…….The Board of Education appears to be shaping up to a be hotly contested race. The non-partisan race is usually low key because Board positions are not highly coveted. Let’s face it, there’s a whole lot of grief and not a lot of compensation involved with service on the Board. Plus, in times like these when COVID has brought out a myriad of issues, a member’s responsibility is mind- boggling. Those running will be running for three available seats. Those filed as of 1/26 include incumbent Danny Kaser, who serves as Board president; Christina Fair, who previously served on the Board and newcomers Phil Rujak, Jim Horstman, Dr. Greg Baldt and Gerard Spencer. Kaser, a former superintendent of Hancock County schools, resides in Grant District, Fair, a former Board member, and newcomers Baldt, Rujak and Horstman all reside in Clay District. Spencer resides in Butler.
….What prompts a citizen to run for office? We always hope it’s an altruistic reason: to work for the greater good of one’s community and its residents. For many, it’s simply a financial decision. Some of the county jobs pay relatively well. I remember many years ago when a candidate for a county job used his status of being unemployed as the reason people should vote for him. He had been let go from a City of Weirton job and went door to door telling everyone they should vote for him because he needed the job…..his opponent already had one. We joked at the time that he should make his campaign slogan “Elect *** I need a job!”
……But the most dangerous candidate for public office is one with a single agenda or a political ax to grind. If elected, that breed of public servant rarely grows into the type of official who serves all his/her constituents. We saw it often in the legislature – a teacher runs because they want certain changes made in the educational system; an attorney runs to remove the cap on malpractice awards. I’ve even served with a few physicians whose issue was malpractice insurance rates. The single agenda candidates either have to broaden their areas of concern or their single focus limits their effectiveness.. I ‘m afraid that the Weir High baseball complex issue may be spurring Weirton candidates to throw their hat in the ring for the Board of Education. Board member and President of the Weir Boosters Chris Gillette has been vocal in his concern that Weir baseball complex take priority . Board President Danny Kaser is in support of the complex, but he cautions the Board that the need for academic classrooms has to take top priority. In my opinion, the School Board has an obligation to provide the best education it can to our students. While important to many, sports are secondary.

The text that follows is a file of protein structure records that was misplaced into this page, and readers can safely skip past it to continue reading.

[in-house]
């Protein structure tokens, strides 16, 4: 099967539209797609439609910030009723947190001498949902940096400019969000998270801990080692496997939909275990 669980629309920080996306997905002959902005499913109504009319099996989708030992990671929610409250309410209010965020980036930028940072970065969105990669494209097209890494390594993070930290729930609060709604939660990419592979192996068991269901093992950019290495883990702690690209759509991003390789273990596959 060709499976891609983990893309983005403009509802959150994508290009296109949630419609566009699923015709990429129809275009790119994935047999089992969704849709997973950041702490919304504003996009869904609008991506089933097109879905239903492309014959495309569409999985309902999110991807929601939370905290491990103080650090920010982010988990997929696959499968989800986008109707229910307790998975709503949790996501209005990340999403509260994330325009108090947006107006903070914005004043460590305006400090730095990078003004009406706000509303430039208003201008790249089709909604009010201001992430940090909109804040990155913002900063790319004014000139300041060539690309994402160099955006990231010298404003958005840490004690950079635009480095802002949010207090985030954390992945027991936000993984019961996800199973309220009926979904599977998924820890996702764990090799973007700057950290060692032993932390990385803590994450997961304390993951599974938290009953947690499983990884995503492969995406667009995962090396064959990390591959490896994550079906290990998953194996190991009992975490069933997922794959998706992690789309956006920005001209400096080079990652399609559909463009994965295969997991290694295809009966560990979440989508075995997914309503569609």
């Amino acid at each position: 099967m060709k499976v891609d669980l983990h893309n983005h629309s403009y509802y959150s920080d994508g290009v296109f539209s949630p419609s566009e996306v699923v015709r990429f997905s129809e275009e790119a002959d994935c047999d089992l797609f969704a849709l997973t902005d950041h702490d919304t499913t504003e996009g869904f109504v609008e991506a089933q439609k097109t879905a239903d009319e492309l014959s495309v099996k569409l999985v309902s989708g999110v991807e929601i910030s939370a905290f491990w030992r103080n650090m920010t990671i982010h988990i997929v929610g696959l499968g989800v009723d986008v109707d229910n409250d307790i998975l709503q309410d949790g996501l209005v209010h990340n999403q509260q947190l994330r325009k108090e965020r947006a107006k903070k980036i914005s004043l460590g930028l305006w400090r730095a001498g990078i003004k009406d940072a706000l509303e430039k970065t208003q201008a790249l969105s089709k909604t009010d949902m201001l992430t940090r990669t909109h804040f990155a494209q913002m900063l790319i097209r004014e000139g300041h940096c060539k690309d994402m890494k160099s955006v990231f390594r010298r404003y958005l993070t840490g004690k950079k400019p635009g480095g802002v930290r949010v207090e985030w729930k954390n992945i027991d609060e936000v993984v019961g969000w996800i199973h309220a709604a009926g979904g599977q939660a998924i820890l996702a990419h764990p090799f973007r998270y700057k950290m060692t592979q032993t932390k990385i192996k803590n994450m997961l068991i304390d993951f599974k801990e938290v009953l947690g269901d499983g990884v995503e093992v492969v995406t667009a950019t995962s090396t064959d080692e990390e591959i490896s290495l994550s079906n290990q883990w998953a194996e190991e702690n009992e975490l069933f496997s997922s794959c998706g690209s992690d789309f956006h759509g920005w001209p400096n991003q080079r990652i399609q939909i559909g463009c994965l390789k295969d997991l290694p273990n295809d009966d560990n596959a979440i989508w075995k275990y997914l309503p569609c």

…..The Republican Executive Committee looks like it has filled their slate on both the male and female side. The Democratic Executive Committee has but two candidates filed. Democratic candidates for other offices should be beating the bushes for candidates. Those are the people who work to get their party candidates elected in the general election.